In August 1969, the Stormont government, faced with the inability of the RUC to contain the violent disturbances in Belfast and in Derry, was forced to request the deployment of British troops in a peace-keeping role. Prior to this there had always been a British army presence in Northern Ireland, but at a fairly low level and solely to deal with any external threat to the Northern Ireland state. The new situation provided the British government with the opportunity to pressure Stormont into a series of reforms intended to reduce discrimination and increase Catholic confidence in the institutions of the state.
Following the recommendations of the Hunt Committee (1969), the RUC was remodelled along the same lines as police forces in Great Britain, with the objective of establishing a wholly civilian force, with no military role and free from direct political control. Under the Police Act 1970, a Police Authority, representative of the main sections of the community, was set up and was given the responsibility to maintain an adequate and efficient police force. The size of the force, which had previously been limited to 3,500, was increased to 4,940 in 1970. A series of subsequent increases led to a full-time force of 8,236 by 1987. In addition there was a full-time Reserve of 2,987 with a part-time Reserve of 1,659 (Flackes and Elliott 1989, p. 386). The plans to disarm the police were, however, quickly dropped in the light of increasing violence, and the increasingly military nature of the situation resulted in the police returning to their old role, and the initial approval of the Catholic community gave way to renewed suspicions and distrust.
The USC was disbanded and in April 1970 it was replaced by the Ulster Defence Regiment (UDR), a locally raised force within the British Army structure. Although the UDR did attract up to 18% Catholic membership in its early days, by the end of the 1980s this had fallen to some 3% (Flackes and Elliott 1988, p. 396). While this may have, to some extent, resulted from an IRA campaign against Catholic members it also clearly indicates that the regiment has a major credibility problem in the eyes of the Catholic community, a problem which has been exacerbated by the conviction of some of its members, or ex-members, on sectarian murder charges and on charges of links with loyalist paramilitaries.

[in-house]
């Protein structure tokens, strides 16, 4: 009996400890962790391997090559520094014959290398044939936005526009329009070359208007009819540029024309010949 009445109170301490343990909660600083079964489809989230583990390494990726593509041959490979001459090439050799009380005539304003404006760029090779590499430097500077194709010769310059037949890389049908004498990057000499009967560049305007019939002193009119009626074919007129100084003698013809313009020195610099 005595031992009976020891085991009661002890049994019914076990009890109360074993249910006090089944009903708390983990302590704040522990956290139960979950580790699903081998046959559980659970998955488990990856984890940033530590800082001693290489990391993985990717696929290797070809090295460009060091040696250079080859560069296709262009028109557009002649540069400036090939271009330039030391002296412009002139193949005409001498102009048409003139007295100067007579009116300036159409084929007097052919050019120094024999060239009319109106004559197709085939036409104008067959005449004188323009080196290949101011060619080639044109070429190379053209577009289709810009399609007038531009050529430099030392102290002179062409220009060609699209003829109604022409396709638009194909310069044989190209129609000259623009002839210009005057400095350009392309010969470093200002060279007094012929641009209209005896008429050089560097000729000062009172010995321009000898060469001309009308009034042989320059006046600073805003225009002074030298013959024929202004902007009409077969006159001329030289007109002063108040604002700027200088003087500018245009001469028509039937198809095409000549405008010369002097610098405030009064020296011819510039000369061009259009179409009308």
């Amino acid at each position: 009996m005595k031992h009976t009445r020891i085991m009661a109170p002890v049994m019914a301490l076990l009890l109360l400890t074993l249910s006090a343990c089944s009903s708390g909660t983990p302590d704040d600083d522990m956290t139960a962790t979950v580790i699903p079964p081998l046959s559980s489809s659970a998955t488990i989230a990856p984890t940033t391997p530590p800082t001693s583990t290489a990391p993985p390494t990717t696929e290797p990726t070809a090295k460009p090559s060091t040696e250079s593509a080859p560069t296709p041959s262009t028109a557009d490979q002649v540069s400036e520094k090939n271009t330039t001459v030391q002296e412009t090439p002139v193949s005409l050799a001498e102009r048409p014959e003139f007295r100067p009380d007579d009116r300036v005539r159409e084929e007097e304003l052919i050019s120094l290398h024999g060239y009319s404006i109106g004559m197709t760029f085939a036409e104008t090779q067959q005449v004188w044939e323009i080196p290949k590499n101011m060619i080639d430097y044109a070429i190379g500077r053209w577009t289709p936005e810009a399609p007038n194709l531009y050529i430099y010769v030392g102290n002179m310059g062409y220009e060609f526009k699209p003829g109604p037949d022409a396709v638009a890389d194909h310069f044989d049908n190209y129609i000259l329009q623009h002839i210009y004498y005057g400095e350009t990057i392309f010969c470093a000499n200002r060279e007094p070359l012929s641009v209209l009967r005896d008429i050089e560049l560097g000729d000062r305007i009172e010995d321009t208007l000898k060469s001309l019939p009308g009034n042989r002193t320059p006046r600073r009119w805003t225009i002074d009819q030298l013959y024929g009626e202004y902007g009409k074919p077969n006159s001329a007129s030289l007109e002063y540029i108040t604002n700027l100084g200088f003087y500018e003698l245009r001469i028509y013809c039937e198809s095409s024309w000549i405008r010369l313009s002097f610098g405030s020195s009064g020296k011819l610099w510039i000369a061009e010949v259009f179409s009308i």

Although the UDR was originally intended to be primarily a part-time force, the continuing campaign of terrorism and the policy of "Ulsterisation" - a policy pursued since the 1970s in which the primary responsibility for law and order has been restored to the RUC in particular and the local security forces in general, with the regular army operating in a support role - has meant that by 1988 46% of its overall strength of 6,300 was full-time (Flackes and Elliott 1989, p. 398). And since the vast majority of the personnel in both the UDR and RUC are Protestant, the effect of the Ulsterisation policy, whatever its intention, has been to replace British security personnel by Ulster Protestants (Hillyard 1986, p. 44).
The reforms which resulted firstly from British government pressure and subsequently from the introduction of direct rule by the Westminster government following the suspension of Stormont in March 1972 - closely related to the disastrous consequences of the widespread use of internment in August 1991 - were not restricted to the structure and control of the security forces. In 1972 a new office of Director of Public Prosecutions was set up with full responsibility for the selection and prosecution of all serious criminal charges. There was a change in the internment process and indeed in the very name used - it was now referred to as "detention" and involved a system of judicial hearings rather than a decision by a government Minister. In August 1973 the Special Powers Act was replaced by the Northern Ireland (Emergency Provisions) Act (EPA) which implemented most of the recommendations of the Diplock Commission (1972).